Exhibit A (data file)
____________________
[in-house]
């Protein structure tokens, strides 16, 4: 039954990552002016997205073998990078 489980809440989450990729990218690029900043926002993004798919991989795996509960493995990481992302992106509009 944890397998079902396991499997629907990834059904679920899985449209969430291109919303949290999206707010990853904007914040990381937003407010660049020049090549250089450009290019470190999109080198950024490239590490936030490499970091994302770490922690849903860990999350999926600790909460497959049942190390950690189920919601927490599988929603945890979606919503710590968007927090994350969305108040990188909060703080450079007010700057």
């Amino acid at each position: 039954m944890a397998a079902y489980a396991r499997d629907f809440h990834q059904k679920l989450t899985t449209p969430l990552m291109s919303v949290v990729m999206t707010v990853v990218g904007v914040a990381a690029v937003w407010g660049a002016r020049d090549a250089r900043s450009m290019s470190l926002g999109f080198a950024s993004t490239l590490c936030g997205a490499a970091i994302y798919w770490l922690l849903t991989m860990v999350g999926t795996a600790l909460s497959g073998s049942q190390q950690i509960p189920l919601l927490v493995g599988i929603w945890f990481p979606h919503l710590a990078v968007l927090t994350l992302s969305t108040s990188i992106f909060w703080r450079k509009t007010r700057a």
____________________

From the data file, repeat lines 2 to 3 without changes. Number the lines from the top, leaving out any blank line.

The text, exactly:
């Protein structure tokens, strides 16, 4: 039954990552002016997205073998990078 489980809440989450990729990218690029900043926002993004798919991989795996509960493995990481992302992106509009 944890397998079902396991499997629907990834059904679920899985449209969430291109919303949290999206707010990853904007914040990381937003407010660049020049090549250089450009290019470190999109080198950024490239590490936030490499970091994302770490922690849903860990999350999926600790909460497959049942190390950690189920919601927490599988929603945890979606919503710590968007927090994350969305108040990188909060703080450079007010700057």
């Amino acid at each position: 039954m944890a397998a079902y489980a396991r499997d629907f809440h990834q059904k679920l989450t899985t449209p969430l990552m291109s919303v949290v990729m999206t707010v990853v990218g904007v914040a990381a690029v937003w407010g660049a002016r020049d090549a250089r900043s450009m290019s470190l926002g999109f080198a950024s993004t490239l590490c936030g997205a490499a970091i994302y798919w770490l922690l849903t991989m860990v999350g999926t795996a600790l909460s497959g073998s049942q190390q950690i509960p189920l919601l927490v493995g599988i929603w945890f990481p979606h919503l710590a990078v968007l927090t994350l992302s969305t108040s990188i992106f909060w703080r450079k509009t007010r700057a």